Frank. What's ready? what's ready? Kath. I have made ready a roasted chicken for you;

[Enter Maid with the chicken. Sweet, wilt thou eat?

Frank. A pretty stomach on a sudden, yes.There's one i' the house can play upon a lute; Good girl, let's hear him too.

Kath. You shall, dear brother, [Exit Maid. Would I were a musician, you should hear How I would feast your ear!-(Lute plays within.

stay, mend your pillow, And raise you higher.

Frank. I am up too high, Am I not, sister, now ?

Kath. No, no; 't is well. Fall to, fall to.-A knife! here's ne'er a knife. Brother, I'll look out yours. [Takes up his vest.

[ocr errors]

Enter Dog, shrugging as it were for joy, and dances.

Frank. Sister, O sister,
I'm ill upon a sudden, and can eat nothing.

Kath. În very deed you shall; the want of food Makes you so faint. Ha—[Sees the bloody knife.]

here's none in your pocket; I will go fetch a knife.

[Exit hastily. Frank. Will you ?—'t is well, all's well. FRANK searches first one pocket then the other, finds the

knife, and there lies down.--The spirit of SUSAN comes to the bed's side: he starts at it, and then turns to the other side, but the spirit is there-meanwhile enter WINNIFREDE as a Page, and stands sorrowfully at the foot of the bed.-Frank, terrified, sits up, and the spirit vanishes. Frank. What art thou? Win. A lost creature.

Frank. So am I too.-Win?
Ah, my she-page!

Win. For your sake I put on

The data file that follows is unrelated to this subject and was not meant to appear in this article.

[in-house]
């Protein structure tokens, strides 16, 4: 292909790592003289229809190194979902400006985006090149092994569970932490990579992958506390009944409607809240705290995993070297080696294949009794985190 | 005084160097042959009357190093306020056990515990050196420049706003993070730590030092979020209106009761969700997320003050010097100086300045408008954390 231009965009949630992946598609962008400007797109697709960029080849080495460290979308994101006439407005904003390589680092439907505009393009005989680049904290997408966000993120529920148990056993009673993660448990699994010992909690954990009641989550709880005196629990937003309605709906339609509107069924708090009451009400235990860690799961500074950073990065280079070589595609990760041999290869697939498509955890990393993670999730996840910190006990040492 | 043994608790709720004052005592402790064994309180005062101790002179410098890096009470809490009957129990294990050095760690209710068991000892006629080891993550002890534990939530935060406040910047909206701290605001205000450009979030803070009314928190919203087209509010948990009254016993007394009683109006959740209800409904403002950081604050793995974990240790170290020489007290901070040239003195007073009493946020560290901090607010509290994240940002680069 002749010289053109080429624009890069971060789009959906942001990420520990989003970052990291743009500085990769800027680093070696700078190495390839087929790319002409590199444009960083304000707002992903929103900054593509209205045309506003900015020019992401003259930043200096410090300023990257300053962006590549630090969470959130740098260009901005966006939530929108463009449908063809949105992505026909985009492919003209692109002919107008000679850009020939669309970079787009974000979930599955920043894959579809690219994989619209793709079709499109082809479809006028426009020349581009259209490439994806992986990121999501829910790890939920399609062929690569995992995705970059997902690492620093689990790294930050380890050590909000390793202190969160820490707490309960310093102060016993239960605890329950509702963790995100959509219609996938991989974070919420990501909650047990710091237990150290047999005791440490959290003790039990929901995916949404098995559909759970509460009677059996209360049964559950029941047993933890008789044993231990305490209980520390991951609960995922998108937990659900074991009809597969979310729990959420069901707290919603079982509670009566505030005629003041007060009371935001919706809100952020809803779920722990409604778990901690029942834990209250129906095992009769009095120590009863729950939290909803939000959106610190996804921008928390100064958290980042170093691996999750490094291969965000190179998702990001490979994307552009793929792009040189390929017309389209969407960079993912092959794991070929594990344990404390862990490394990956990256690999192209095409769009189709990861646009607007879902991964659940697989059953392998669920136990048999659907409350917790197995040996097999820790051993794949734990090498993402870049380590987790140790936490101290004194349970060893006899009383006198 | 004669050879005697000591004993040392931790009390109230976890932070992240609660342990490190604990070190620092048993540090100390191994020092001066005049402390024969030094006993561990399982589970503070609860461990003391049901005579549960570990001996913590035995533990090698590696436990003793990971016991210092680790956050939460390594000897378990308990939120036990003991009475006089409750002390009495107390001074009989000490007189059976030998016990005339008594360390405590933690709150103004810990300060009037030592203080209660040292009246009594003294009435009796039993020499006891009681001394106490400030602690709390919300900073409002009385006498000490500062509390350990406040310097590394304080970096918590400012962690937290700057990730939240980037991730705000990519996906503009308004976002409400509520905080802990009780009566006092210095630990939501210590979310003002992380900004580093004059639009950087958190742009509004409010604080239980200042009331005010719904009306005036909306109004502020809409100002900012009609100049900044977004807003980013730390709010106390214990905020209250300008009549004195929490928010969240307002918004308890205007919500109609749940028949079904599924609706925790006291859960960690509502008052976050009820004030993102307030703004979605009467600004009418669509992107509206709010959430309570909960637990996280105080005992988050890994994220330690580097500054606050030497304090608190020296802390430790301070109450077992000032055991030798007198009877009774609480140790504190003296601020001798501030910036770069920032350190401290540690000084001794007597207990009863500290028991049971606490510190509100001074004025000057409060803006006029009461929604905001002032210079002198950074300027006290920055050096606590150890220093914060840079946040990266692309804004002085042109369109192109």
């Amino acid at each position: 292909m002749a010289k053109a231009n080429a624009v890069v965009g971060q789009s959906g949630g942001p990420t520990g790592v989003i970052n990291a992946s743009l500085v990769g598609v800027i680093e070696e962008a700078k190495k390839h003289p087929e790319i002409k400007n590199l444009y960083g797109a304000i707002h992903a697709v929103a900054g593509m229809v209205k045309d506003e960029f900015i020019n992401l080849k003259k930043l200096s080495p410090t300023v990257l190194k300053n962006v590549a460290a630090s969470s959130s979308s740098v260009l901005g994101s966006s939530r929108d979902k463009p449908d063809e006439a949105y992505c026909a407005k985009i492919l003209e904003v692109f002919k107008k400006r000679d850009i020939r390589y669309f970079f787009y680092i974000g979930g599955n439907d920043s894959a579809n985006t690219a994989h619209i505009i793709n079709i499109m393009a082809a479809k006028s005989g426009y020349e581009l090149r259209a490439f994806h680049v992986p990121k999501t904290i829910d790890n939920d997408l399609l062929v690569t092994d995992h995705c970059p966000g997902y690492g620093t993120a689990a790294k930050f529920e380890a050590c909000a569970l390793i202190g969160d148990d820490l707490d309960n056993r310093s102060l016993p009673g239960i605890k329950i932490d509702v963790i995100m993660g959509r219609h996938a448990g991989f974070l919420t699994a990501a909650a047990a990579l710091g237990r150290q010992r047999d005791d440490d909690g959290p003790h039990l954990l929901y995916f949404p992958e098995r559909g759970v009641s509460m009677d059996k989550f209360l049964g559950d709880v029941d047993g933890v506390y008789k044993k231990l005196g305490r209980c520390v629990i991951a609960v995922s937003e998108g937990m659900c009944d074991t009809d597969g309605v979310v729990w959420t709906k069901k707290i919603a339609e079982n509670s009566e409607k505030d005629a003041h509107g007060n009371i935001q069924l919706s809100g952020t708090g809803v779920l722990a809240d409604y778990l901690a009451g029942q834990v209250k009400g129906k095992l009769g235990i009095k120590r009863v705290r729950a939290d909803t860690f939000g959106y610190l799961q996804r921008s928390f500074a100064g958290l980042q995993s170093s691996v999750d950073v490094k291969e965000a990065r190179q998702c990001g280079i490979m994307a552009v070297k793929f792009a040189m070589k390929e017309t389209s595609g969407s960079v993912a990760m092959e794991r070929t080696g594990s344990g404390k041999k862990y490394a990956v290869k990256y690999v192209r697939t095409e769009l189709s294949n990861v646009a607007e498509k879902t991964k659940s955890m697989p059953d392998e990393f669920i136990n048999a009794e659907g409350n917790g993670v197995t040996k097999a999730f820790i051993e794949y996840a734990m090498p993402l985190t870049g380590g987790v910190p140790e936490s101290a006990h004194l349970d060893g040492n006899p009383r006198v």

A shape that's false ; yet do I wear a heart
True to you as your own.

Frank. 'Would mine and thine
Were fellows in one house !--kneel by me here.
On this side now! how durst thou come to mock me
On both sides of my bed ?

Win. When?

Frank. But just now:
Outface me, stare upon me with strange postures;
Turn my soul wild by a face in which were drawn
A thousand ghosts leap'd newly from their graves
To pluck me into a winding-sheet!

Win. Believe it,
I came no nearer to you than yon place,
At your bed's feet; and of the house had leave,
Calling myself your horse-boy, in to come
And visit my sick master.

But you

Frank. Then 't was my fancy; Some windmill in my brains for want of sleep. Win. Would I might never sleep, so you could

rest!

have pluck'd a thunder on your head, Whose noise cannot cease suddenly; why should

you Dance at the wedding of a second wife, When scarce the music which you heard at mine Had ta'en a farewell of you? O, this was ill! And they who thus can give both hands away, In th' end shall want their best limbs.

Frank. Winnifrede,The chamber door 's fast?

Win. Yes.

Frank. Sit thee then down; And when thou'st heard me speak, melt into tears: Yet I, to save those eyes of thine from weeping, Being to write a story of us two, Instead of ink, dipp'd my sad pen in blood. When of thee I took leave, I went abroad Only for pillage, as a freebooter, What gold soe'er I got, to make it thine. To please a father, I have Heaven displeased, Striving to cast two wedding-rings in one, Through my bad workmanship I now have none; I have lost her and thee.

Win. I know she's dead; But you have me still.

Frank. Nay, her this hand Murdered ; and so I lose thee too.

Win. Oh me!

Frank. Be quiet; for thou art my evidence, Jury, and judge: sit quiet, and I'll tell all. While they are conversing in a low tone, Old CARTER

and ŘATHERINE meet at the door of the room. Kath. I have run madding up and down to find

you,

« PreviousContinue »